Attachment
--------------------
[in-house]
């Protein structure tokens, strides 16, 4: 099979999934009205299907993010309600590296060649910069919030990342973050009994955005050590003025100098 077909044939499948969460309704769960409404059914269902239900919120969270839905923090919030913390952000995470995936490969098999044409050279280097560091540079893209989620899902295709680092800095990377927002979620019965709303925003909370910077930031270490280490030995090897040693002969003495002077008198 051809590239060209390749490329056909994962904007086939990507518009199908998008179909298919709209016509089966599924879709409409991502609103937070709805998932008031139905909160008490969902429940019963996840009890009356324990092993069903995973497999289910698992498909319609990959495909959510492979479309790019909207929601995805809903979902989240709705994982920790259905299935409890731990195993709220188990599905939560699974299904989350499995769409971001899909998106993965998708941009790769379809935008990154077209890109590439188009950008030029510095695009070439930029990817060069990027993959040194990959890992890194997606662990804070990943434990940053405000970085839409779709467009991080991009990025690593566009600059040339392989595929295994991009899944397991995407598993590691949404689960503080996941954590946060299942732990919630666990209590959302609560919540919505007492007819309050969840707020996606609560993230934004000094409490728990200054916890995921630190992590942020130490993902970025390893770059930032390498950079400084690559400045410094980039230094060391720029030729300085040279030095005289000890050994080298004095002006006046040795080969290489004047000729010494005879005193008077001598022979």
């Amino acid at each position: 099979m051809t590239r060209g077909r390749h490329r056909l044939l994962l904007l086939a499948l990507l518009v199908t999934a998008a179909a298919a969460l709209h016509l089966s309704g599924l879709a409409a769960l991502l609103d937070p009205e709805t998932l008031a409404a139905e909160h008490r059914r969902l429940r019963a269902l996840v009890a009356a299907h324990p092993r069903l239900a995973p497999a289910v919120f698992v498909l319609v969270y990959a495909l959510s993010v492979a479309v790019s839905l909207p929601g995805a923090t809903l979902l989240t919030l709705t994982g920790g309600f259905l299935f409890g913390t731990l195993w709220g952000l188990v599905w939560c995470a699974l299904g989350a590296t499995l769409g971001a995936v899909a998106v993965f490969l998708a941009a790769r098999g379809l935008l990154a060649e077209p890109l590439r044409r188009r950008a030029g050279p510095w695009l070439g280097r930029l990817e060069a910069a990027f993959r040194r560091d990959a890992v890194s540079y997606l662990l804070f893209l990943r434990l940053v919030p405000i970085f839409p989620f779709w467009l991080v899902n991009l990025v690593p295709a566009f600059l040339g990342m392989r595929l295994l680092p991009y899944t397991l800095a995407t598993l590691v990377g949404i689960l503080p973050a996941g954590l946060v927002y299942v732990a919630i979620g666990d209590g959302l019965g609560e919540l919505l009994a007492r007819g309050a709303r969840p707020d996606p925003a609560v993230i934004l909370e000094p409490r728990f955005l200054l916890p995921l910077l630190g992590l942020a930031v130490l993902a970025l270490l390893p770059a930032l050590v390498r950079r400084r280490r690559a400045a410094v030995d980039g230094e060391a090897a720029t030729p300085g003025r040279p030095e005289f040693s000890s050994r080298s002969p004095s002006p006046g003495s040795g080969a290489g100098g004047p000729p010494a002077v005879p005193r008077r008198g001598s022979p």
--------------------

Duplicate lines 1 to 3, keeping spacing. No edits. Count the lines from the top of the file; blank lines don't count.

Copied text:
[in-house]
């Protein structure tokens, strides 16, 4: 099979999934009205299907993010309600590296060649910069919030990342973050009994955005050590003025100098 077909044939499948969460309704769960409404059914269902239900919120969270839905923090919030913390952000995470995936490969098999044409050279280097560091540079893209989620899902295709680092800095990377927002979620019965709303925003909370910077930031270490280490030995090897040693002969003495002077008198 051809590239060209390749490329056909994962904007086939990507518009199908998008179909298919709209016509089966599924879709409409991502609103937070709805998932008031139905909160008490969902429940019963996840009890009356324990092993069903995973497999289910698992498909319609990959495909959510492979479309790019909207929601995805809903979902989240709705994982920790259905299935409890731990195993709220188990599905939560699974299904989350499995769409971001899909998106993965998708941009790769379809935008990154077209890109590439188009950008030029510095695009070439930029990817060069990027993959040194990959890992890194997606662990804070990943434990940053405000970085839409779709467009991080991009990025690593566009600059040339392989595929295994991009899944397991995407598993590691949404689960503080996941954590946060299942732990919630666990209590959302609560919540919505007492007819309050969840707020996606609560993230934004000094409490728990200054916890995921630190992590942020130490993902970025390893770059930032390498950079400084690559400045410094980039230094060391720029030729300085040279030095005289000890050994080298004095002006006046040795080969290489004047000729010494005879005193008077001598022979």
């Amino acid at each position: 099979m051809t590239r060209g077909r390749h490329r056909l044939l994962l904007l086939a499948l990507l518009v199908t999934a998008a179909a298919a969460l709209h016509l089966s309704g599924l879709a409409a769960l991502l609103d937070p009205e709805t998932l008031a409404a139905e909160h008490r059914r969902l429940r019963a269902l996840v009890a009356a299907h324990p092993r069903l239900a995973p497999a289910v919120f698992v498909l319609v969270y990959a495909l959510s993010v492979a479309v790019s839905l909207p929601g995805a923090t809903l979902l989240t919030l709705t994982g920790g309600f259905l299935f409890g913390t731990l195993w709220g952000l188990v599905w939560c995470a699974l299904g989350a590296t499995l769409g971001a995936v899909a998106v993965f490969l998708a941009a790769r098999g379809l935008l990154a060649e077209p890109l590439r044409r188009r950008a030029g050279p510095w695009l070439g280097r930029l990817e060069a910069a990027f993959r040194r560091d990959a890992v890194s540079y997606l662990l804070f893209l990943r434990l940053v919030p405000i970085f839409p989620f779709w467009l991080v899902n991009l990025v690593p295709a566009f600059l040339g990342m392989r595929l295994l680092p991009y899944t397991l800095a995407t598993l590691v990377g949404i689960l503080p973050a996941g954590l946060v927002y299942v732990a919630i979620g666990d209590g959302l019965g609560e919540l919505l009994a007492r007819g309050a709303r969840p707020d996606p925003a609560v993230i934004l909370e000094p409490r728990f955005l200054l916890p995921l910077l630190g992590l942020a930031v130490l993902a970025l270490l390893p770059a930032l050590v390498r950079r400084r280490r690559a400045a410094v030995d980039g230094e060391a090897a720029t030729p300085g003025r040279p030095e005289f040693s000890s050994r080298s002969p004095s002006p006046g003495s040795g080969a290489g100098g004047p000729p010494a002077v005879p005193r008077r008198g001598s022979p």